Steps to Net Zero: Step 3 – Eliminate Fossil Fuels
Simon WyattView bio
In our recent blog (Steps to Net Zero: Step 2 - Operational Energy), we saw the importance of designing for minimal energy demand and consumption. In step 3 to Net Zero, we investigate how to eliminate fossil fuel use.
Heat demand currently represents over 40% of UK energy consumption by the end-user, with the vast majority coming from fossil fuels such as natural gas. Meanwhile, the National Electrical Grid is rapidly decarbonising. In 2014, the carbon emissions factor of grid electricity was 495 grams of CO2 for each kWh of electricity generated. In 2020, this is set to reduce to below 150g CO2e/kWh and is on course to halve again in the next decade as more offshore wind farms come online. This allows for the electrification of heat and heralds the end of fossil fuel combustion as the primary source of heating.
However, the transition to all-electric heating brings a number of challenges which must be overcome:
- Capacity: The National Grid is already running at near full capacity. If we were to simply switch all our heating over to electric there would not be enough capacity to meet demand. Not to mention the increasing strain electric cars are putting on demand. It’s therefore vital that we reduce heat demand at point of use as outlined in step 2. A maximum installed heating capacity of 10 W/m2 should be targeted.
- Demand response: Another big issue is when this demand is required. Heating energy is typically concentrated into a few small peaks a year when it is cold outside. We need to look at ways of spreading these, and other demand on the Grid, out. We can do this through storage and scheduling of non-time dependent loads.
- Limits on renewable energy: The UK has limits on the amount of renewable electricity it can produce and with all sectors looking to access more renewable energy, demand reduction is vital. This is why we need strict energy intensity targets for buildings.
- Domestic hot water: This is important as it can be a significant load concentrated in short duration. Storage and demand reduction are therefore key.
- Operating costs: Although the electrification of heat offers significant carbon savings it does raise a few issues around operating costs and fuel poverty as electricity is typically four times more expensive then natural gas. Direct electric heating should therefore be avoided unless demands can be reduced to Passivhaus levels or lower. In most cases, heat pumps offer a viable solution as they operate at efficiencies of three or four times that of direct electric heating. This has the duel benefit of reducing costs and demand on the grid.
- Lowering system temperatures: Heat pumps bring their own problems as they require lower system temperatures (30-50oC) to achieve efficiencies. This is fine in new, well insulated, modern buildings but more of a concern in older, uninsulated buildings.
- Energy networks: Minimising demand and system temperatures creates opportunities to establish heat sharing networks. This is particularly useful in mixed-use developments where there is different heating (and cooling) demand profiles, offering opportunities for load shifting and heat recovery/sharing. 5th Gen networks employ distributed heat pumps to transfer heat around ambient heat loops with user rejecting or taking heat out of the network as required.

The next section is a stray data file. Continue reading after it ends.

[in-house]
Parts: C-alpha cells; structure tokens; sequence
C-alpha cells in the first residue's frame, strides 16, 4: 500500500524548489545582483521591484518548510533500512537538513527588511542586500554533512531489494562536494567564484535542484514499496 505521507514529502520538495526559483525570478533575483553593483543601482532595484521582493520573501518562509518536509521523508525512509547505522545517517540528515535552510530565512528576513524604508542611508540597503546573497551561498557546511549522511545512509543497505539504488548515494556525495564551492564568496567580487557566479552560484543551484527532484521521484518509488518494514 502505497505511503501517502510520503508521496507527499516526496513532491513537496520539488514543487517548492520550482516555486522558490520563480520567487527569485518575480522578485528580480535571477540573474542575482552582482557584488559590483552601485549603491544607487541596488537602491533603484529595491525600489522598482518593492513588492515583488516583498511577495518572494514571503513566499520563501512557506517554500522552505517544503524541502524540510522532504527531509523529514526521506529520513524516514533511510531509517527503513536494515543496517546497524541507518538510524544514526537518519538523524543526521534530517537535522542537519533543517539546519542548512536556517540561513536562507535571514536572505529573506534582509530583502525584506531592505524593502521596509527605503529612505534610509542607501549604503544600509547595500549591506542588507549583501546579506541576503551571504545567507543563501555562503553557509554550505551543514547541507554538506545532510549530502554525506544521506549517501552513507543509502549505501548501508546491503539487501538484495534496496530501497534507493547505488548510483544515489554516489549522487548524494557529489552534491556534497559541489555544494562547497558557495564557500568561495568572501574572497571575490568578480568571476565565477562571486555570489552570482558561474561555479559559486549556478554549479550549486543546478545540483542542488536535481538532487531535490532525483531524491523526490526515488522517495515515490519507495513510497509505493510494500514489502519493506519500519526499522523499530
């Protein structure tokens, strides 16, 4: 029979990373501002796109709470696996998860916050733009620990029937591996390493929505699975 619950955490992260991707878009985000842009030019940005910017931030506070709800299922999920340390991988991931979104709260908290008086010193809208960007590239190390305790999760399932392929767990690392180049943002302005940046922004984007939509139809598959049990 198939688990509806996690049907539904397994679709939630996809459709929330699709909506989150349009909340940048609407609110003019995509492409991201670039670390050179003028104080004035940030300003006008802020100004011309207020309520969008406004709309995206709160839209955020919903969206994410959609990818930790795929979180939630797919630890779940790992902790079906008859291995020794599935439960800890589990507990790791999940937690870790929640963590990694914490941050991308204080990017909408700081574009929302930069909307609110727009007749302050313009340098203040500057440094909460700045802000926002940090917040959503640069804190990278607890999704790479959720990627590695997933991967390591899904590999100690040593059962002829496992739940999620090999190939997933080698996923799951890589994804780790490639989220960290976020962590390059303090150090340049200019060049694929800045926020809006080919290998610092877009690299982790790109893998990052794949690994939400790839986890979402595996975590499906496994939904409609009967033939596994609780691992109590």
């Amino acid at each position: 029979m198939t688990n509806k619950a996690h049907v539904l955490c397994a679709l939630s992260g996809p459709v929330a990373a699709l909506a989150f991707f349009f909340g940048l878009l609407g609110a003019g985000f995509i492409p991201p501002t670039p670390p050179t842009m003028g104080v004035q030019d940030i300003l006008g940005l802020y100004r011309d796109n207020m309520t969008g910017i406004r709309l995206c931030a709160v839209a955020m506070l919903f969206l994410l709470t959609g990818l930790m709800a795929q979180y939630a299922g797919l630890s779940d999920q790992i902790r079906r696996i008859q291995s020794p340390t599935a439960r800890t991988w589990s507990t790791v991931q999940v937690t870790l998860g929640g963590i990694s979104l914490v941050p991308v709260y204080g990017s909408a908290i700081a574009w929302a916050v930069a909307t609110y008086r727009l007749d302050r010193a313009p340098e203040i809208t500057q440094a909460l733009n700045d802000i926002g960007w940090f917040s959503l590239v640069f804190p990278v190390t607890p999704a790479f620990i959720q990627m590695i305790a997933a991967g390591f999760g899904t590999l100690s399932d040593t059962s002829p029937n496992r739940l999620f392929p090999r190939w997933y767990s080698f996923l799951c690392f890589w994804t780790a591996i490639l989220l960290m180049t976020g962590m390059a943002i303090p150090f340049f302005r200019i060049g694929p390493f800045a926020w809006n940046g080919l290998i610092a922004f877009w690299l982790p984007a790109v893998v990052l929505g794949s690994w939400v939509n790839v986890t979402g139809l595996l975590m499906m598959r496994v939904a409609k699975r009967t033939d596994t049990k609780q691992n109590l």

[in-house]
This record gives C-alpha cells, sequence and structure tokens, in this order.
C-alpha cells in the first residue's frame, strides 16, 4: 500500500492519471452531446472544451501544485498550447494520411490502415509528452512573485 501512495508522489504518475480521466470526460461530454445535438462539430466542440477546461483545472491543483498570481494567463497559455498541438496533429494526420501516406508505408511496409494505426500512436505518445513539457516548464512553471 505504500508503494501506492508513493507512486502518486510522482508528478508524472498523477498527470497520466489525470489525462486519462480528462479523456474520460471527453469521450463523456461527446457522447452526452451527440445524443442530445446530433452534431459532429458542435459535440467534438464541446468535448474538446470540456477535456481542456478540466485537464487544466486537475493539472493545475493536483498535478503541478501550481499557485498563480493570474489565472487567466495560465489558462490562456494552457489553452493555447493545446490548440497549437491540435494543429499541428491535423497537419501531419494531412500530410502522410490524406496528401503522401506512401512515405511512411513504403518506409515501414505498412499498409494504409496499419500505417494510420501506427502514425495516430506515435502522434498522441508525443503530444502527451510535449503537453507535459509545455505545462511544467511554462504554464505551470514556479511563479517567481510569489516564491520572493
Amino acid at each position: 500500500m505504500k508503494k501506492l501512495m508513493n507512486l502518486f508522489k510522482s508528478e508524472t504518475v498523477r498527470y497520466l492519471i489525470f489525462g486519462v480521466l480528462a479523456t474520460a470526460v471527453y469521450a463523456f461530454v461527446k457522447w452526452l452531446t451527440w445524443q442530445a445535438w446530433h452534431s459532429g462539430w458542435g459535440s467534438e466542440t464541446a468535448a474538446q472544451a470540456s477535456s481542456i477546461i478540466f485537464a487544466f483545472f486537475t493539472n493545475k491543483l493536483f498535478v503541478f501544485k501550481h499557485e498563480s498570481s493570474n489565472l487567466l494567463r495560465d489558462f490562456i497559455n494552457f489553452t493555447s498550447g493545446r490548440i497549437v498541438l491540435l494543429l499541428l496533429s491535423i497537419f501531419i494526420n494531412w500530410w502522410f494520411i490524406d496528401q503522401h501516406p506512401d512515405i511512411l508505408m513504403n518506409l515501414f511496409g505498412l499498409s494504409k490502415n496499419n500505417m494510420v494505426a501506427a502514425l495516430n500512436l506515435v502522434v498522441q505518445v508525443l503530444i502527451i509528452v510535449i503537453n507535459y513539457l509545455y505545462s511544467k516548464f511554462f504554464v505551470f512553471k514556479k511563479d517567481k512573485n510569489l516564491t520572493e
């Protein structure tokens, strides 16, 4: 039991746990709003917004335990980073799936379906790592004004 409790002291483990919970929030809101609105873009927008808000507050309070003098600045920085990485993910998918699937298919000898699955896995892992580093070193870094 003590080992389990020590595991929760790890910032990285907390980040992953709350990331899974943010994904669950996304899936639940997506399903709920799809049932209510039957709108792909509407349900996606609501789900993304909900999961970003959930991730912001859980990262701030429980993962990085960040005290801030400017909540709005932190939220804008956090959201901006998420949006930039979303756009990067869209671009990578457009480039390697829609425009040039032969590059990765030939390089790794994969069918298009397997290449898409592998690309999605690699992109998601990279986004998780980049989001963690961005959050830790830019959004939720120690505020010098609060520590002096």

- Existing heat networks: These present a particular challenge as we have been installing these around the country for the last decade supplied by gas-fired CHP engineers. They are typically designed at much higher temperatures then are ideal for heat pumps and it is not viable to simply replace them all in the short term. A potential solution will be to replace the traditional gas-fired CHP plant with staged heat pumps; with a number of heat pumps in series using different refrigerants to bring the water up to temperature in stages whilst maintaining efficiencies.
The biggest challenge though is the fact that at least 70% of the buildings we operate in 2050 have already been built today and the vast majority have gas fired heating systems operating at 60-80oC. As it stands, in order to reach the UK Government’s 2050 net zero target, we must refurbish 17,500 homes, and millions of square feet of non-domestic buildings, per week.
Electrification and heat pumps will require substantial retrofit of these buildings to allow for the lower temperatures and reduced demands. A potential alternative solution under consideration for existing buildings, is the conversion of the current natural gas network to hydrogen. This would enable a rapid decarbonisation of the Grid, but further development is still needed. However, there is little guidance from the Government on the viability of this option.
All-electric solutions, therefore, seem to be a compelling, readily available and a relatively simple means of delivering net zero carbon heat and when considered in conjunction with zero emission vehicles, there is a potential to also significantly improve air quality.
Case study - Wells House
Wells House is a mixed-use development in central London. The development covers 14,444 m² and comprises office spaces along with retail and a nightclub.
Wells House is combustion-free on-site (air quality neutral). Space heating, cooling and DHW is provided by electric heat pumps. The system chosen consists of 4-pipe heat pump/chillers providing heating and cooling, with heat recovery from the cooling process. Water to water heat pumps boost the temperature of the LTHW to produce DHW. In addition, the development is enabled for a future connection to a district network.
Results of an operational energy model of the building demonstrate that the development could exceed the performance of a similar office project based on fossil fuels by up to 25%.
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